Semiconductor sales to hit biggest decline in a decade

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Semiconductor sales to hit biggest decline in a decade

The semiconductor industry this year is set for the largest downturn in sales since the Great Recession, according to new industry research.

Research firm IHS Markit said it has slashed its outlook for 2019 semiconductor sales by more than 10 percentage points, projecting revenue to decline 7.4 percent to US$446.2 billion. That's a major reversal from the 2.9 percent growth the firm previously projected for 2019 revenue in December.

If IHS Markit's projection holds true, the firm said it would represent the semiconductor industry's biggest annual percentage decrease since 2009, when chip sales dipped by nearly 11 percent.

“After the chip industry attained a heady revenue expansion of 15 percent in 2018, many semiconductor suppliers in early 2019 remained optimistic that they could achieve modest growth this year," Myson Robles Bruce, an IHS Markit researcher, said in a statement.

"However, the chipmakers’ confidence quickly transformed into apprehension as they witnessed the depth and ferocity of the current downturn," Bruce continued. "The latest data indicates the semiconductor business now is destined for its worst year in a decade."

Oversupply, Low Prices Contribute To Downturn

IHS Markit attributed the downturn to "increasingly soft demand, combined with a rapid rise in inventory levels in the first quarter," largely impacting DRAM and NAND flash memory, general-purpose processors, microcontroller units and ASICs (application-specific integrated circuits).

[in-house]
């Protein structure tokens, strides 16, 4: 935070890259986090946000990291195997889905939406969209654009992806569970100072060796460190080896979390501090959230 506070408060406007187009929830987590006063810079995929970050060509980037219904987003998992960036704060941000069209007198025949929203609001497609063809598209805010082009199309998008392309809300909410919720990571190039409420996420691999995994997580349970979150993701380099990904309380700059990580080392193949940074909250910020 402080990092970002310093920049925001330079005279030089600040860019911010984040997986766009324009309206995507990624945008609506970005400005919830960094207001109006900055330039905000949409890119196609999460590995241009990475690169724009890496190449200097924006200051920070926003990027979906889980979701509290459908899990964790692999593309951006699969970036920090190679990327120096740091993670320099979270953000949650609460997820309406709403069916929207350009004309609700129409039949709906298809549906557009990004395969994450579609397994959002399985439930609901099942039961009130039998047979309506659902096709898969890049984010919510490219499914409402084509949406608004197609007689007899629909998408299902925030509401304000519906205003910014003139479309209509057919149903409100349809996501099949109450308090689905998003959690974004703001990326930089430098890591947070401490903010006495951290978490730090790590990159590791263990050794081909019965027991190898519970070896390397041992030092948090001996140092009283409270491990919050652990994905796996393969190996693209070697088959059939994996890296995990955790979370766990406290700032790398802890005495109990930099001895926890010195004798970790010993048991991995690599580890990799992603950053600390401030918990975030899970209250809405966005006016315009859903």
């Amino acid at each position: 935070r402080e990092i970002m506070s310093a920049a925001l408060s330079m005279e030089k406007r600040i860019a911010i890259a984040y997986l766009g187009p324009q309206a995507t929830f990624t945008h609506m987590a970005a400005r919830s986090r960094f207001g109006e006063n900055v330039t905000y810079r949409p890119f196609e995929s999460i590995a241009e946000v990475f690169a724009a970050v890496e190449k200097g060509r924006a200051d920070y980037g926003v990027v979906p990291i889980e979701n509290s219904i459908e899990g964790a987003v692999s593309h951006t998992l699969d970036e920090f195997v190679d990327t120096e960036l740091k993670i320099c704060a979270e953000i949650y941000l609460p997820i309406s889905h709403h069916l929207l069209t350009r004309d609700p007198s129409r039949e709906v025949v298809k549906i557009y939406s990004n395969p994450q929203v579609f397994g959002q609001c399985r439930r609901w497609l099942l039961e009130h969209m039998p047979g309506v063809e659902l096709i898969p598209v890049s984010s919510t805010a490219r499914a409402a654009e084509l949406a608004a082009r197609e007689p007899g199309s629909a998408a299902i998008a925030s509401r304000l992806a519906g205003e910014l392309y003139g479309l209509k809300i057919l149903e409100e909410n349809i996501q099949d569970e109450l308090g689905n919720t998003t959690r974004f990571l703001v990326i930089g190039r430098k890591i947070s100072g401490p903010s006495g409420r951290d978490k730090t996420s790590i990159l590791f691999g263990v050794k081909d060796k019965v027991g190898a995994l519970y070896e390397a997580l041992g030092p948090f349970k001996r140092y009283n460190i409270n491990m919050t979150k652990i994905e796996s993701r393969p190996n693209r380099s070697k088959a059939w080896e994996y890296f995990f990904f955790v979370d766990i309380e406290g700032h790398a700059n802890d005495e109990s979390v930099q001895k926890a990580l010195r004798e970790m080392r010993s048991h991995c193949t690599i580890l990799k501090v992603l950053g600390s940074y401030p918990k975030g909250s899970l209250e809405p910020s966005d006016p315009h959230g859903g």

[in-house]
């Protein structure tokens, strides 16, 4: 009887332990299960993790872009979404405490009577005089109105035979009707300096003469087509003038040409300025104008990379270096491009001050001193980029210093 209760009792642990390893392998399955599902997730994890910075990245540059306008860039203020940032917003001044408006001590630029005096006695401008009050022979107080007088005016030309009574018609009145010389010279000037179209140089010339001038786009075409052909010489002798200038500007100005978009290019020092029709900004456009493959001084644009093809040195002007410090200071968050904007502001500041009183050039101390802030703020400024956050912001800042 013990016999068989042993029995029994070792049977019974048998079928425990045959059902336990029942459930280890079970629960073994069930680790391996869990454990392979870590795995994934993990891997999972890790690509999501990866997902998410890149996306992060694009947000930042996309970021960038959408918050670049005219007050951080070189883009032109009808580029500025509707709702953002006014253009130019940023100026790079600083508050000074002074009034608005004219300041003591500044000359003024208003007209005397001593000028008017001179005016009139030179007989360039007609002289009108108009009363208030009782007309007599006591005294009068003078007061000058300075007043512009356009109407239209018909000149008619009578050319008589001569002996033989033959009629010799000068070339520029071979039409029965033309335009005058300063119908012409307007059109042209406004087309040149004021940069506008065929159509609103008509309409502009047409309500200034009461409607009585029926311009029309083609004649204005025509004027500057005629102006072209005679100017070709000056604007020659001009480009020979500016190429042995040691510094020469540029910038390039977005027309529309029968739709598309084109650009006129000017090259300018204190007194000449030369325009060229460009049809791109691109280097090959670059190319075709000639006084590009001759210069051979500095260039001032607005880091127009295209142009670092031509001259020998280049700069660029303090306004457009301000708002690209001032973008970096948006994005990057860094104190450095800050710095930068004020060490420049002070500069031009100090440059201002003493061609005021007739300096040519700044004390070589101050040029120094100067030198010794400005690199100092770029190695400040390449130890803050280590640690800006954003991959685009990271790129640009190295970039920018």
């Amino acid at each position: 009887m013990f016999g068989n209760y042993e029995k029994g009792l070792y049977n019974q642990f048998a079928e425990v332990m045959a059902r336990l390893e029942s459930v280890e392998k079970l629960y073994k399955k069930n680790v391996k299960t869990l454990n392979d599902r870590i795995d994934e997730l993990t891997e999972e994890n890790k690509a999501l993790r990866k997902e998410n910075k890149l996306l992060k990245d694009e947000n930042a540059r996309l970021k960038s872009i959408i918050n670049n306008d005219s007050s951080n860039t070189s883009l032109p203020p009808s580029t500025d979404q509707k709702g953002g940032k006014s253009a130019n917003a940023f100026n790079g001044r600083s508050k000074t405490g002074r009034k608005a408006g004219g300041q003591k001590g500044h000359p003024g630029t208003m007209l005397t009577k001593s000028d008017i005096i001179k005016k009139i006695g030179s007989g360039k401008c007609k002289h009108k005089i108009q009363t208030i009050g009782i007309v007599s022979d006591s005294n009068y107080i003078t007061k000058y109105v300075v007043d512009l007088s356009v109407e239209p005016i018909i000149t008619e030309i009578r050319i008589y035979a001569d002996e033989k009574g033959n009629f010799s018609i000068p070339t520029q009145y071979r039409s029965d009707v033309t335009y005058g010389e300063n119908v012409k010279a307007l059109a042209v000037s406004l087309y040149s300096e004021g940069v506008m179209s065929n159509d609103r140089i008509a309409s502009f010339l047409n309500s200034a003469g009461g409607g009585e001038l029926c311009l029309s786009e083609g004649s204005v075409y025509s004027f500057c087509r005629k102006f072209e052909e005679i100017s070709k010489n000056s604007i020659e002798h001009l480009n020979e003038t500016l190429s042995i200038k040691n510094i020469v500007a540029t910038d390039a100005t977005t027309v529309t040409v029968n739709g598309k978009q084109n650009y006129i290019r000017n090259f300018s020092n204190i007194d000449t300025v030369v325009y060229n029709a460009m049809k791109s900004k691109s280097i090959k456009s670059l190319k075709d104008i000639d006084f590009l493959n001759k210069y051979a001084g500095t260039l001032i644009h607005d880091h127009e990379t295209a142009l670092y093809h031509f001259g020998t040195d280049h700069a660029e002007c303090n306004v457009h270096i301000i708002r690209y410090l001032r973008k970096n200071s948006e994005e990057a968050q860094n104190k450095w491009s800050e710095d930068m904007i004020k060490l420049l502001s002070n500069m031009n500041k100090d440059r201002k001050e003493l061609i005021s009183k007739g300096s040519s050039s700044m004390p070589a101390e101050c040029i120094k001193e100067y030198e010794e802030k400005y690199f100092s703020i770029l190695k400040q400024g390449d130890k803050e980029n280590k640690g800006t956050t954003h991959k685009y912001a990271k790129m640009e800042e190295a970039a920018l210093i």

These trends are reflected in the most recent earnings results from the world's largest semiconductor companies, namely Intel and Samsung. Intel reported last week that it now expects 2019 revenue to decline 3 percent to US$69 billion from the previous year, attributing the anticipated decline to continued deterioration of memory pricing, as well as lower demand from cloud service providers and enterprises.

Samsung Tuesday said that weak memory chip demand hurt the Seoul, South Korea-based company's operating profit, which dropped a staggering 60 percent in the first quarter to 6.2 trillion won ($7.6 billion). The company's Q1 revenue declined 13 percent year-over-year to 52.4 trillion won ($64 billion).

Recovery Expected In Second Half Of 2019

While the IHS Markit report casts a shadow on the semiconductor industry, the firm expects a recovery to begin in the third quarter, echoing recent statements from Intel.

IHS Markit said the recovery will be led by NAND flash memory parts used in solid-state drives and high-end smartphones, as well as processors in laptops and servers.

Both Intel and its rival AMD plan to release new processors in the second half of the year that could help fuel this recovery. For Intel, it will be the company's 10-nanometre Ice Lake mobile platform for next-generation laptops. AMD, on the other hand, plans to release new 7-nanometer processors for desktop computers and servers, as well as a new line of 7nm graphics cards.

Tibbils said he expects IT buying to ramp up, especially for client computers, in the second half of the year as Microsoft's support for Windows 7 comes to an end.

"That would be good for client stuff, memory, SSDs and processors," he said.

This article originally appeared at crn.com

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